EVENTS

The Haunt - Ithaca, NY

with Jolie Holland

Johannesburg, South Africa-born, Colorado-based singer/songwriter specializes in dusty folk and moody Americana.

Apr 18

Apr 18

Doors open at 8:00 pm Starts at 9:00 pm Ages 16+ Only

Price: $22.50

Event Information

Age policy: 16+ with ID / under 16 with a parent or guardian


Born in Johannesburg, South Africa, and calling Colorado home, Gregory Alan Isakov has been traveling all his life. Songs that hone a masterful quality beyond his years tell a story of miles and landscapes, and the search for a sense of place. Music has been a stabilizing and constant force. “I’ve always had this sense about music and writing that I sort of have to do it. Like I’ll implode without it. I probably wouldn’t do it if I felt any other way.”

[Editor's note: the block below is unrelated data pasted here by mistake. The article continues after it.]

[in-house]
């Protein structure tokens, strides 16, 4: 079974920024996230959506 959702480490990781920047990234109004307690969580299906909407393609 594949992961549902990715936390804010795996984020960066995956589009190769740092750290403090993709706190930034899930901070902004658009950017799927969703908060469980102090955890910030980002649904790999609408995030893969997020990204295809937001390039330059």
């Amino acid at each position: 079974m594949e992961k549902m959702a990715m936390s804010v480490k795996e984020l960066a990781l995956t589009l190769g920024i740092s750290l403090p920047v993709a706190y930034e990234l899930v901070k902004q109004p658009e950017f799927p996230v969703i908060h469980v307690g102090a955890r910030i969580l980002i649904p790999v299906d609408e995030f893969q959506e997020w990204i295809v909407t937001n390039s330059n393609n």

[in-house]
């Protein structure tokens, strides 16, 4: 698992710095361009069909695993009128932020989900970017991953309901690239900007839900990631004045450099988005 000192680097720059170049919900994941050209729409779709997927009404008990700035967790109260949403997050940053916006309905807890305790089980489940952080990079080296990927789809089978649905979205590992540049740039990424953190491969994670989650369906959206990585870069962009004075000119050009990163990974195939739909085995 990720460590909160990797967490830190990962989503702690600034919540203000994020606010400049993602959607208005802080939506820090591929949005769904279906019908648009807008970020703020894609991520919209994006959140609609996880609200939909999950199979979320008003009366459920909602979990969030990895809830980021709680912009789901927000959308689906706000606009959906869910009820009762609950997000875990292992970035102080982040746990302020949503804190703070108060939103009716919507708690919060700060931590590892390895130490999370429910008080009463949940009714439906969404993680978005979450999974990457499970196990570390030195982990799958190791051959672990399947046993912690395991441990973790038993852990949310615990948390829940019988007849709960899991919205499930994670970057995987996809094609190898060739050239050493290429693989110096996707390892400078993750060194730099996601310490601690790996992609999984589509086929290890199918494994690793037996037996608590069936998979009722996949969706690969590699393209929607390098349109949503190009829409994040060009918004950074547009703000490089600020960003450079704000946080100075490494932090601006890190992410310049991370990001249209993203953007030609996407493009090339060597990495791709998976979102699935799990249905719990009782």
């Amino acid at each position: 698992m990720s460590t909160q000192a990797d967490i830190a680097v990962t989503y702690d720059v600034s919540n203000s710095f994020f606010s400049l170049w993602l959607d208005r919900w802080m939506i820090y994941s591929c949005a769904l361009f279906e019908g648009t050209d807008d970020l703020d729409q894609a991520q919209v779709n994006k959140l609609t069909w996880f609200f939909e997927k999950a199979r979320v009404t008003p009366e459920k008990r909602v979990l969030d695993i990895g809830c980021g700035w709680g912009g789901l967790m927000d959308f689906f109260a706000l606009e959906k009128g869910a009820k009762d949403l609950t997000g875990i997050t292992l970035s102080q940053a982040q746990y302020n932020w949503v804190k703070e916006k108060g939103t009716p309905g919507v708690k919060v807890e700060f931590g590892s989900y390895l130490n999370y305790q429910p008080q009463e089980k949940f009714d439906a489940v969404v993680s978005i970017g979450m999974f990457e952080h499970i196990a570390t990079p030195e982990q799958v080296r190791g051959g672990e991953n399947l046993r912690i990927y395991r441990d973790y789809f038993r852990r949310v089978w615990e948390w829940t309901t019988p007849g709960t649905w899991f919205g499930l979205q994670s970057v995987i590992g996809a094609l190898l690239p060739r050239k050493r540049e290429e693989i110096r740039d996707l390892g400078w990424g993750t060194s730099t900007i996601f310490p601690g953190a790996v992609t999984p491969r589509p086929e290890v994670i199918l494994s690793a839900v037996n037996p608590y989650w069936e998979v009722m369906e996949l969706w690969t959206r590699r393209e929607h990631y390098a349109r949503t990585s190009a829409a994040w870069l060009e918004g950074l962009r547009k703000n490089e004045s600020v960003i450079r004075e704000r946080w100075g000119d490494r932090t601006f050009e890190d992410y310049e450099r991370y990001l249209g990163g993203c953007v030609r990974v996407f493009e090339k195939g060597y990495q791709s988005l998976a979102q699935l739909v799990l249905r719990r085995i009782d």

Water Street Music Hall - Rochester, NY

with Upon A Burning Body, Butcher Babies

Apr 19

Apr 19

Doors open at 6:00 pm Starts at 7:00 pm Ages 16+ Only

Price: $25-$30

Event Information

16+ w/ ID

Barton Hall - Ithaca, NY

with Turn to Crime

Apr 19

Apr 19

Doors open at 6:00 pm Starts at 7:00 pm All ages